“Unfortunately, it’s likely your site was hacked.”
Google has launched a new “Help for Hacked Sites” information series to help site owners deal with hacking and understand how to recover their hacked websites.
There are articles and informative videos, detailing both what to do in case you are hacked, and help diagnose specific malware infection types. More information on Google Online Security Blog Thank you Google, it is a great resource!
Other resources: Read also “Compromised Websites: An Owner’s Perspective.” – A study by StopAdware found that 26% of webmasters who had their sites hacked reported their sites were still compromised.
How Secure is The Cloud?
The Evernote hack this past weekend forced 50 million users to reset their passwords and reflect on the significance of securing their online data. What good is storing your data in the Cloud if the provider is lax with security? While a secure second copy of your data is always your best defense against data loss, it is of no use if your perceived precaution is in fact a risk of not just losing your data, but making it public and available.
It is a great reminder of how important a good password is. But it is also a stark reminder to ask your cloud provider some critical questions about their security.
After the security breach Evernote announced that it plans to adopt two-factor authentication as quickly as possible.
“We were already planning to roll out optional two-factor authentication to all of our users later this year,” said Evernote spokeswoman Ronda Scott via email to their customers. “We are accelerating those plans now.” Should they not have thought about that before?
Read also eSecurity Planet: Evernote to Add Two-Factor Authentication Following Breach
Read also: Protecting your online security – Your guide to safe passwords
Apple’s App Store lacking Encryption
CSO Online reports that Apple’s App Store lacked encryption protection for months:
“Apple’s app store operated for months without the protection of SSL encryption, according to researchers.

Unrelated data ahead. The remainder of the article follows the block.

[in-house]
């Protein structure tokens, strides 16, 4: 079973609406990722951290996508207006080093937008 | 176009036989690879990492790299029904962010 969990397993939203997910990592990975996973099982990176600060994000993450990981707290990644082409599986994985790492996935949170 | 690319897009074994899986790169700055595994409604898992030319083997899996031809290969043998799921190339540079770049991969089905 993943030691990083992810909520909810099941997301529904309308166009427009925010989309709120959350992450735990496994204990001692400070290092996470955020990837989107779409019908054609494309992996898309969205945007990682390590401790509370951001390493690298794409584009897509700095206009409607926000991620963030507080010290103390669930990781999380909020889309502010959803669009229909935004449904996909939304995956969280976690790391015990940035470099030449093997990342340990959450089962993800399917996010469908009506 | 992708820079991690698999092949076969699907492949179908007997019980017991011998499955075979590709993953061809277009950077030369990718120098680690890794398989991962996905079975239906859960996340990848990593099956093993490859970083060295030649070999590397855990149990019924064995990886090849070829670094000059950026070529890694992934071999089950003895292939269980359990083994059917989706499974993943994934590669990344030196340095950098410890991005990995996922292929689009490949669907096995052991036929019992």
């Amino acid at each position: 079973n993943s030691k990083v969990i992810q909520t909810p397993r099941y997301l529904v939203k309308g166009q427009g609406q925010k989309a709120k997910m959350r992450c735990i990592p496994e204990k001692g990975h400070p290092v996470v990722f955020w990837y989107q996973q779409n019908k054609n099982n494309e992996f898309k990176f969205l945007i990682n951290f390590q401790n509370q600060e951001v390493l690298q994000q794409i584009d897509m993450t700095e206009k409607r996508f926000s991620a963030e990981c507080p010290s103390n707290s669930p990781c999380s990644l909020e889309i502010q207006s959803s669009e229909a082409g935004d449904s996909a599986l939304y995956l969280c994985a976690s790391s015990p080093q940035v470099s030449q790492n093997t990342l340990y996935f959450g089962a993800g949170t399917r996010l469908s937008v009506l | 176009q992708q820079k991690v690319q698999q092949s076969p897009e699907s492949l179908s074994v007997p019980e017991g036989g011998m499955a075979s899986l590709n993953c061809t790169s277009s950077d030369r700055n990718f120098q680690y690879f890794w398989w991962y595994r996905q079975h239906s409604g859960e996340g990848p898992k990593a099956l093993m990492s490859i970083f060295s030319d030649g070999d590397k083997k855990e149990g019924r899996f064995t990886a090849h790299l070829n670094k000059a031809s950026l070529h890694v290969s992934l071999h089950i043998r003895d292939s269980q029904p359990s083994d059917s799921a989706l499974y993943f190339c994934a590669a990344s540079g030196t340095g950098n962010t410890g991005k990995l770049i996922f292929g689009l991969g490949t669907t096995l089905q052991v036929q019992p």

Apple announced it had fixed the problem in January, but the researchers who discovered the flaw didn’t write about it until this month.”
The article is worth reading in full, as it gives a comprehensive overview of all the various ways in which users of the App store could be compromised.
Theola malware uses a Chrome plugin for banking fraud
Welivesecurity reports “how Theola malware uses a Chrome plugin for banking fraud”
“Theola malware uses a Chrome plugin for banking fraud
Win32/Theola is one of the most malicious components of the notorious bootkit family, Win32/Mebroot.FX (known since 2007). The Theola family encompasses malicious browser plugins installed by Mebroot for banking fraud operations.
We have been tracking an increase in detections of these plugins since the end of January 2013. The countries where Theola is most commonly detected are the Netherlands, Norway, Italy, Denmark and Czech Republic.”
Interesting reading for the technically minded.
(Win32/Mebroot.FX Removal information here)
Finally … China claims it is willing to talk to U.S about Cybersecurity
“Responding to a U.S. request for “constructive direct dialogue” about cyberattacks, the Chinese government says it’s ready to sit down and talk.
The U.S. and China both say they want to directly discuss the issue of cybersecurity, but the odds of an open discussion are slim at best.”
from an article on Cnet News
Interesting reading in light of the hacking of major US newspapers at the beginning of the year.